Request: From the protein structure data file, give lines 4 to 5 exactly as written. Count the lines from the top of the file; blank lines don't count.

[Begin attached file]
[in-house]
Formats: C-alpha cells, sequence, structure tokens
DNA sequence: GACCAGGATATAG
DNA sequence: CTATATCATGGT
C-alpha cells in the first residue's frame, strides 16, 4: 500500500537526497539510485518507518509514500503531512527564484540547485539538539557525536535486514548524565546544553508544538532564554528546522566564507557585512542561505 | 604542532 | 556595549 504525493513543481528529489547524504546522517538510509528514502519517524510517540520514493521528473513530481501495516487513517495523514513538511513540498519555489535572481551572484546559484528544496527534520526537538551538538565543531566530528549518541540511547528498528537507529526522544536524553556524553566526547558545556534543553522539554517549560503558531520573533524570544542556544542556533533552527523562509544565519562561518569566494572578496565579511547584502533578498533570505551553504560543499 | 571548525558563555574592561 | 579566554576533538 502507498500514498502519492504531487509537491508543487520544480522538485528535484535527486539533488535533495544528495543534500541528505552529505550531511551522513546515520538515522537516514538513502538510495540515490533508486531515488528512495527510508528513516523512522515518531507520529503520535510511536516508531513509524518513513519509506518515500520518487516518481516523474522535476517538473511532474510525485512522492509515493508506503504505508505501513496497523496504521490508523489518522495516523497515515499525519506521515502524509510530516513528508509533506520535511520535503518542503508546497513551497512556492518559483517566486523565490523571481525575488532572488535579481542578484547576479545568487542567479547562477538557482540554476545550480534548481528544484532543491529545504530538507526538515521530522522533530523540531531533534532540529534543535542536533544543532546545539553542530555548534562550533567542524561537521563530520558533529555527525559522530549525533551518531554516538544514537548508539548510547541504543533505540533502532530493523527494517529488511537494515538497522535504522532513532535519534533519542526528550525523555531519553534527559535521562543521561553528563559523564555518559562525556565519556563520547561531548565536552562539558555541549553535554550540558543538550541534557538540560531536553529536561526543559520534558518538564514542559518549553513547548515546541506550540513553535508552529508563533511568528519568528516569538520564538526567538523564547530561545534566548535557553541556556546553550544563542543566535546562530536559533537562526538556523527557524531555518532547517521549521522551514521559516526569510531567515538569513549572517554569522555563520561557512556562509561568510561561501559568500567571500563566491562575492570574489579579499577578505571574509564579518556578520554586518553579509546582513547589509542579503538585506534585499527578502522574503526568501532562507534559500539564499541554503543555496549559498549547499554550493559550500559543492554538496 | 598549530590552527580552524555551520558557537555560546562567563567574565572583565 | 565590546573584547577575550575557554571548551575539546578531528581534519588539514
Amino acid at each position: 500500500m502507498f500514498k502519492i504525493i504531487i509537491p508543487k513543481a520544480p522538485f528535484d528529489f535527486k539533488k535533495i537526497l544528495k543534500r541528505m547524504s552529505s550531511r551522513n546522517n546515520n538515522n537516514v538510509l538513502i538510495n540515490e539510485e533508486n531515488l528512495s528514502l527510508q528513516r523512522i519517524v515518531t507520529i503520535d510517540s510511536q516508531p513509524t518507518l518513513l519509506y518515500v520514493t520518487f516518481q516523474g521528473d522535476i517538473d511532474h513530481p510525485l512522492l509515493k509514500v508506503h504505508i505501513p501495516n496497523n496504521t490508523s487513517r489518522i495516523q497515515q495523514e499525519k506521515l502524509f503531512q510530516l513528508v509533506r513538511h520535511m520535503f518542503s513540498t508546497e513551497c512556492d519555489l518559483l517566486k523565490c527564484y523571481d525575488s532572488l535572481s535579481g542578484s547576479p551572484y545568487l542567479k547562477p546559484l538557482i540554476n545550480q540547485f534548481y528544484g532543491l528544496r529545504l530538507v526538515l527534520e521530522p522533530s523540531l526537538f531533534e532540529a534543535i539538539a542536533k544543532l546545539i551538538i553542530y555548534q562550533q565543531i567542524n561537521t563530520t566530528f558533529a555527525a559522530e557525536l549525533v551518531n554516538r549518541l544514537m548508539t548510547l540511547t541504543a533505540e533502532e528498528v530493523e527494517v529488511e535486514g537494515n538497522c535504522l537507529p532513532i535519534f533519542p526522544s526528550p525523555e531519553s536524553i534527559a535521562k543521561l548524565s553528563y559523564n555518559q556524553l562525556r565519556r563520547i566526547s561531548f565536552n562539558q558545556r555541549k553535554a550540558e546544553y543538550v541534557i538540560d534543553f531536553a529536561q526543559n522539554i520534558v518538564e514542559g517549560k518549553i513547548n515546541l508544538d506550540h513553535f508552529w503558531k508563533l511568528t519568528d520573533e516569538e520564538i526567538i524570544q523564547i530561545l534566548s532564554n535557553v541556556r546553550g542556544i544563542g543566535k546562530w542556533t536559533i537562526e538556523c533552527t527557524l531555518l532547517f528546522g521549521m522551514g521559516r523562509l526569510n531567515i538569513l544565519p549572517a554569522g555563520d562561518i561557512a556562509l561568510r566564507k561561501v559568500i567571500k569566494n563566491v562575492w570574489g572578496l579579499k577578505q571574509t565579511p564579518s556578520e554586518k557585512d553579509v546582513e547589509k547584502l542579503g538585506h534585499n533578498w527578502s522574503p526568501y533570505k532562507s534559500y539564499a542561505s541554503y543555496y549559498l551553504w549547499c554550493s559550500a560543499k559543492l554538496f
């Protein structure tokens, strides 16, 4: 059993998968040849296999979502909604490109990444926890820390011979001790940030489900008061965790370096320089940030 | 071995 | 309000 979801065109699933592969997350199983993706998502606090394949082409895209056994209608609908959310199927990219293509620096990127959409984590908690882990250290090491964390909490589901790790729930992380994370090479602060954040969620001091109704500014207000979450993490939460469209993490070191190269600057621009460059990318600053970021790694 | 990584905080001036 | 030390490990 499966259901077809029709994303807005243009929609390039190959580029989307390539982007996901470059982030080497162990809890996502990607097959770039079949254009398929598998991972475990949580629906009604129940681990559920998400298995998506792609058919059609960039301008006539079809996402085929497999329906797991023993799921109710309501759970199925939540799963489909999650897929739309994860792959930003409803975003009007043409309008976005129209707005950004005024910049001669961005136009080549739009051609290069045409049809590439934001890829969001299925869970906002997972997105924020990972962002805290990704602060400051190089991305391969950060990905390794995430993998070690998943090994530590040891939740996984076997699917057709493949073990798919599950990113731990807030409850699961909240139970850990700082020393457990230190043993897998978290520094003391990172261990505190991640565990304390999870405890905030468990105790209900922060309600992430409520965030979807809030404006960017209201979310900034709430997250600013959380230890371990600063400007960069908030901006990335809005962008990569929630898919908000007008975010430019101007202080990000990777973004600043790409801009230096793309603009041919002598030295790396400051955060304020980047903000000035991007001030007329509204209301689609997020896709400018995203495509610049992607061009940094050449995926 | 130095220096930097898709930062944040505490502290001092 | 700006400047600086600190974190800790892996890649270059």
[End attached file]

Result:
DNA sequence: CTATATCATGGT
C-alpha cells in the first residue's frame, strides 16, 4: 500500500537526497539510485518507518509514500503531512527564484540547485539538539557525536535486514548524565546544553508544538532564554528546522566564507557585512542561505 | 604542532 | 556595549 504525493513543481528529489547524504546522517538510509528514502519517524510517540520514493521528473513530481501495516487513517495523514513538511513540498519555489535572481551572484546559484528544496527534520526537538551538538565543531566530528549518541540511547528498528537507529526522544536524553556524553566526547558545556534543553522539554517549560503558531520573533524570544542556544542556533533552527523562509544565519562561518569566494572578496565579511547584502533578498533570505551553504560543499 | 571548525558563555574592561 | 579566554576533538 502507498500514498502519492504531487509537491508543487520544480522538485528535484535527486539533488535533495544528495543534500541528505552529505550531511551522513546515520538515522537516514538513502538510495540515490533508486531515488528512495527510508528513516523512522515518531507520529503520535510511536516508531513509524518513513519509506518515500520518487516518481516523474522535476517538473511532474510525485512522492509515493508506503504505508505501513496497523496504521490508523489518522495516523497515515499525519506521515502524509510530516513528508509533506520535511520535503518542503508546497513551497512556492518559483517566486523565490523571481525575488532572488535579481542578484547576479545568487542567479547562477538557482540554476545550480534548481528544484532543491529545504530538507526538515521530522522533530523540531531533534532540529534543535542536533544543532546545539553542530555548534562550533567542524561537521563530520558533529555527525559522530549525533551518531554516538544514537548508539548510547541504543533505540533502532530493523527494517529488511537494515538497522535504522532513532535519534533519542526528550525523555531519553534527559535521562543521561553528563559523564555518559562525556565519556563520547561531548565536552562539558555541549553535554550540558543538550541534557538540560531536553529536561526543559520534558518538564514542559518549553513547548515546541506550540513553535508552529508563533511568528519568528516569538520564538526567538523564547530561545534566548535557553541556556546553550544563542543566535546562530536559533537562526538556523527557524531555518532547517521549521522551514521559516526569510531567515538569513549572517554569522555563520561557512556562509561568510561561501559568500567571500563566491562575492570574489579579499577578505571574509564579518556578520554586518553579509546582513547589509542579503538585506534585499527578502522574503526568501532562507534559500539564499541554503543555496549559498549547499554550493559550500559543492554538496 | 598549530590552527580552524555551520558557537555560546562567563567574565572583565 | 565590546573584547577575550575557554571548551575539546578531528581534519588539514